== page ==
Music and movies have frequently gone together. While cinema loves a good musical, often musicians have tried to make the move to the silver screen, and cinematic stories themselves have tried to capture the life of a musician through works of fiction or Oscar-calibre biopics. For Music in the Movies, Set the Tape will explore musical biopics, the mixed successes of attempts to make musicians movie stars, and tales that revel in the wonder of music and lyrics.
‘They don’t make them like they used to’ is a sentence that you frequently hear when someone talks about older movies, but when something like The High Note is released, it can’t help but make you realise that they don’t even make movies like this enough anymore.
While music biopics are still a thing, and frequently shown as being an appealing prospect for Hollywood studios (we’ve got a Leonard Bernstein biopic from Bradley Cooper on the way), the type of mid-budgeted film with great screenplays and talented on-screen performers doing their thing in stories a million miles away from the bombast of superhero films are sadly all too rare in our cinemas.
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Whilst something like A Star is Born can fall through the cracks, you get the sense a film like Bradley Cooper’s 2018 critical and box office hit only got the green light because Warner Bros. was only comfortable with it because it was a remake of a film that has been made numerous times before. Character-driven dramas and romantic comedies seldom seem to get produced for the silver screen in the same way anymore, with these types of films having to opt for streaming services such as Netflix, Prime Video, or even Apple TV.
A film like the recent Best Picture winner Coda could possibly have been a huge box office draw ten or fifteen years ago, but now it’s part of the endless ‘content’ that is amongst the many services that we pay to get into our homes, blasted not over the television airwaves, but through our wifi devices. That’s not to say that everything playing in our cinemas is just superhero films, sequels, remakes and reboots, but it frequently has started to feel that way more than anything.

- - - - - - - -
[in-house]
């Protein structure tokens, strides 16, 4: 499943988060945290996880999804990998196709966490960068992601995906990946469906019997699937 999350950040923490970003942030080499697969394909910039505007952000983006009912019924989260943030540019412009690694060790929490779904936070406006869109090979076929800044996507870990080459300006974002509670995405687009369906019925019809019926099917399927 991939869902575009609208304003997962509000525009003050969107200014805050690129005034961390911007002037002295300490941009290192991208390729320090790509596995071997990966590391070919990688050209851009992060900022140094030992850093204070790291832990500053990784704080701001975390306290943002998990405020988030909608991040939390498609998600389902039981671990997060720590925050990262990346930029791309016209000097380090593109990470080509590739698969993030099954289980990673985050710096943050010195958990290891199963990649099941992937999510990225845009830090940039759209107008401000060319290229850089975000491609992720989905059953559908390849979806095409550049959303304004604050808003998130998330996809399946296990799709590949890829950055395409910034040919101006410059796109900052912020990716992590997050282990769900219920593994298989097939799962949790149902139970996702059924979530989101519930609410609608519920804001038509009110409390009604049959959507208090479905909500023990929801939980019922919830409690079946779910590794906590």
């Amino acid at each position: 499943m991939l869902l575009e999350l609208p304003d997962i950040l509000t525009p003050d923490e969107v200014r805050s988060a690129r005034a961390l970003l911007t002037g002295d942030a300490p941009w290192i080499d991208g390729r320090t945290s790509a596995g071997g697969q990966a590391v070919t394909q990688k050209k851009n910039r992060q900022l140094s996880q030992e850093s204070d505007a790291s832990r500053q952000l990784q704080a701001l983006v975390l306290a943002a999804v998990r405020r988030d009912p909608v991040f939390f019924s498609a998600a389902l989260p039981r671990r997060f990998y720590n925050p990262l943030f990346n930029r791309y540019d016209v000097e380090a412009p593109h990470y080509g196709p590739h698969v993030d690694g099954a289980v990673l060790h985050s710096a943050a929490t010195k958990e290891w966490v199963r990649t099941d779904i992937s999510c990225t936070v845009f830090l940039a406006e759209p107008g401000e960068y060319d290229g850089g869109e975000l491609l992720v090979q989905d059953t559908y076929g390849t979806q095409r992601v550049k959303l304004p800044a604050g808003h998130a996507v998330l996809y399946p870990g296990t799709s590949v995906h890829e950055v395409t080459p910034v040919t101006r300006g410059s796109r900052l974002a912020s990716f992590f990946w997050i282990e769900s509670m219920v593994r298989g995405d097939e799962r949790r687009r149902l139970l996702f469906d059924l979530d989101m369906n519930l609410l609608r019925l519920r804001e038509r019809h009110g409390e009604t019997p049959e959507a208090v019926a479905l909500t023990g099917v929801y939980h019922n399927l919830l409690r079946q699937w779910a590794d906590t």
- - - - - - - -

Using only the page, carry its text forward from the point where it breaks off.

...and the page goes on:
This is a long way to saying that The High Note is the type of film they don’t make enough of anymore: two great leads, a fantastic supporting cast, a wonderful script, and a film that doesn’t get dramatic juice from buildings exploding and costume design taking their cues from the pages of a comic book. It’s a lovely slice of comedy-drama that draws you into its orbit and engrosses you with its character dynamics, wit, and dramatic beats all the way to its end credits. It’s a film I absolutely love.
Like Late Night, director Nisha Ganatra’s previous film, The High Note feels like a lovely reminder of a forgotten age when directors such as James L Brooks or Garry Marshall would deliver lovely little star vehicles with witty wordplay, engaging moments of drama and even lovelier moments of levity. The High Note feels like a brilliant companion piece of sorts to Ganatra’s previous film; it’s centred around a mentor/mentee relationship of sorts against a pop-cultural background and has much to say about the modern world without ever getting preachy about it. You can read between the lines and the film just gets on with being a tremendously witty drama, but is never oblivious to its more important themes.
Best of all, the casting is perfect. Tracee Ellis Ross and Dakota Johnson have wonderful tension-filled chemistry as the singing superstar and the PA who has ambitions and dreams of her own. Yes, the film treads down some well-worn paths as far as the narrative beats are concerned, but if you play the hits well then the results can be great, and The High Note benefits from having a sharp screenplay from Flora Greeson that captures the nuances of its characters with grace and dramatic aplomb.
Yes, there are moments when things go off the rails for its characters, but this being the type of film that it is, it all ends up with a bow on top and order restored, but what is also so fantastic here is how it filters its lead character as just part of a chain that comes in the music industry. More often than not we follow the superstars at the centre of a film like this, maybe even touch upon the working lives of the record executives, but never the PA, the ones that have to fetch the coffee or get the dry cleaning. It gives Greeson’s script a more grounded viewpoint against the prism of big songs, commercial success and grandiose stage performance, but never for one minute makes Ross’s character too big for her boots.
Yes, she has her moments when her ego is an issue, but she is also a black woman attaining commercial success in a world where she had to work harder for it. It would have been so easy to make for a more antagonistic figure, and for audiences to think ‘oh no, poor Dakota Johnson’ but it never falls into the realm of simplicity in that manner and gains so many of its best moments in the small details behind the bigger dramatic scenes.
Best of all, while it might leave one pondering why films like this are becoming all too rare nowadays, refreshingly the entire endeavour is purely feminine in a way that forerunners of this type of film sometimes weren’t. Written by a woman, directed by a woman and starring two brilliant actresses, they may not make them like they used to, but when they do get made, they’re doing so through the viewpoint of female filmmakers and characters in a way that was all too rare in the past and for that, it makes The High Note something even better and more unique.